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Military contractor rescued after ejecting during a Navy training exercise

By Stephen Carlson
Military contractor rescued after ejecting during a Navy training exercise
A contractor-operated Hawker Hunter jet flies over the USS Bonhomme Richard during a training exercise. Photo courtesy U.S. Navy.

Aug. 23 (UPI) -- The U.S. Navy and Coast Guard have rescued a contractor who ejected from his training aircraft more than a hundred miles off the coast of San Diego, Calif.

The pilot was transported to the Naval Medical Center in San Diego, the Union-Tribune reported. He was flying in support of the Theodore Roosevelt Carrier Strike Group's pre-deployment exercises known as COMPTUEX. The cause of the pilot's ejection is currently unknown.

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Contractors are often used for some flying tasks in exercises, due to the high costs of operating many military aircraft. The Hawker Hunter jet involved was flying to simulate an enemy plane.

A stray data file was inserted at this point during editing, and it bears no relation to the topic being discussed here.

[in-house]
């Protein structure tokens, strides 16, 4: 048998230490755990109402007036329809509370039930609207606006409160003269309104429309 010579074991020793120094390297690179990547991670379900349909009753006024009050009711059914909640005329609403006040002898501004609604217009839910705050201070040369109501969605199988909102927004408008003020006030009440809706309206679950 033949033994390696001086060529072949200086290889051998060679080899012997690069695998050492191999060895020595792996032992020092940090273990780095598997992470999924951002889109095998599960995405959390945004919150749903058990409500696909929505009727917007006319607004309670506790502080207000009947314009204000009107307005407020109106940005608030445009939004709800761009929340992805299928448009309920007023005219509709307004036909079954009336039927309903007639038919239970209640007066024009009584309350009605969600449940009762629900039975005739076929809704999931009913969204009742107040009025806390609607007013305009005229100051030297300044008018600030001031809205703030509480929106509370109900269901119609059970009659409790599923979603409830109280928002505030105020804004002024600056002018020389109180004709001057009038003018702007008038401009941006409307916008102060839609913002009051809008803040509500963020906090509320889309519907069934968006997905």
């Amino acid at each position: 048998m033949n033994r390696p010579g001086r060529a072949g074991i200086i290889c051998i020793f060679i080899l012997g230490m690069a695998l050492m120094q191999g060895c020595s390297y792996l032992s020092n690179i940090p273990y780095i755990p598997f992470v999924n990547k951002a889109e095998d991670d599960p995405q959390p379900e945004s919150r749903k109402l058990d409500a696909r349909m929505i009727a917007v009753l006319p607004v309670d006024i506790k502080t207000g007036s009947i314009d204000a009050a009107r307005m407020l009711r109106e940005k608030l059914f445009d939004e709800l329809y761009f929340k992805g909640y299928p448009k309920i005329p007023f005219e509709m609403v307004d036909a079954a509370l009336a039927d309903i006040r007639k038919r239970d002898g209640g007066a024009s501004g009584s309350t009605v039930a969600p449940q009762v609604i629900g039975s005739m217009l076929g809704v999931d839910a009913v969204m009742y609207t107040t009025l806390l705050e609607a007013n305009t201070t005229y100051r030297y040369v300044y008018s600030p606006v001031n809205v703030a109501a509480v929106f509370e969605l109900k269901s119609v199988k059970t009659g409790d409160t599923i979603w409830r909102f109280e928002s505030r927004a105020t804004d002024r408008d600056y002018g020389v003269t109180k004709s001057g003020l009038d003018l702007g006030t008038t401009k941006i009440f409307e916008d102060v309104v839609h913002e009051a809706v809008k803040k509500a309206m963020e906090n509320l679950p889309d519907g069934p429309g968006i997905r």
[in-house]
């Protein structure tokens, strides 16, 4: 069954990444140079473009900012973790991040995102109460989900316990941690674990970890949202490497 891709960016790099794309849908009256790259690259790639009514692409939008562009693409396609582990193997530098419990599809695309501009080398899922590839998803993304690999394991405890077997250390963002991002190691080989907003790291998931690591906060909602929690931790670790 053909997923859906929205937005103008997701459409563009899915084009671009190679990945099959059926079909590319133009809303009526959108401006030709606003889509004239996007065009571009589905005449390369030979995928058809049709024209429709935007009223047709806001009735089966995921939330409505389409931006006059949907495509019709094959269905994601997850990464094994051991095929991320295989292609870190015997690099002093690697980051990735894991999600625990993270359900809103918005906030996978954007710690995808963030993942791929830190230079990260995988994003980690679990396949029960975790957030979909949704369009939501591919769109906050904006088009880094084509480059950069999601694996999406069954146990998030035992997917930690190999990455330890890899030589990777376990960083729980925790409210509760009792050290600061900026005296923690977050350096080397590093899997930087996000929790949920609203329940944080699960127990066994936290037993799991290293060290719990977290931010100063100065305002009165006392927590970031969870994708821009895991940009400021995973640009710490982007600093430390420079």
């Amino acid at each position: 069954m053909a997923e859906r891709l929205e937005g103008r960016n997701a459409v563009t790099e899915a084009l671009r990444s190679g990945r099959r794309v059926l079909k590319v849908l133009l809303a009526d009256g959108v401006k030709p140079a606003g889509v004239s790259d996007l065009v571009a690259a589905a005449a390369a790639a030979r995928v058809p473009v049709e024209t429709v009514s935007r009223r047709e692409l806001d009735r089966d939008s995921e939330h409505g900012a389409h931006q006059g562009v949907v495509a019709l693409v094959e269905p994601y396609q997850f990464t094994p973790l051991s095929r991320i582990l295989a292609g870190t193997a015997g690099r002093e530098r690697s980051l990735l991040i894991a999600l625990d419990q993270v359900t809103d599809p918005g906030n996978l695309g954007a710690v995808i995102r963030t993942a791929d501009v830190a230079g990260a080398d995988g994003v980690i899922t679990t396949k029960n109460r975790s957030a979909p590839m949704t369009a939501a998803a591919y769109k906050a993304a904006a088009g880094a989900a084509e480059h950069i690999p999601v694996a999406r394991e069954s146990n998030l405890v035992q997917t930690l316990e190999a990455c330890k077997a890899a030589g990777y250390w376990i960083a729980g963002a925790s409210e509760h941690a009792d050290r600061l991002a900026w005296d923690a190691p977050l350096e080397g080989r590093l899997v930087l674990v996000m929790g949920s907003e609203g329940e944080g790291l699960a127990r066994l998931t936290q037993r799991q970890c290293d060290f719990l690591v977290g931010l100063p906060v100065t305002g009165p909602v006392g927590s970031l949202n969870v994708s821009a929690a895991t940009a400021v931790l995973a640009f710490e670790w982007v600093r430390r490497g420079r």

Military flying arms are seeking to outsource many basic flying tasks involved with exercises to private contractors in order to save money. Pilot and aircraft shortages have also contributed to the increased use of contractors as training platforms acting as the enemy.

Private contractors have long been used by the U.S. military for basic flight training, but they are increasingly being used as simulated targets, electronic-warfare training emitters and for forward air controller certification.

The Air Force is planning to start contracting out more than 40,000 air training hours starting in 2019.

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The Hawker Hunter is a single-seat fighter jet originally deployed by the British Royal Air Force and several other nations. It is considered obsolete for frontline use and is now primarily used as a training platform.

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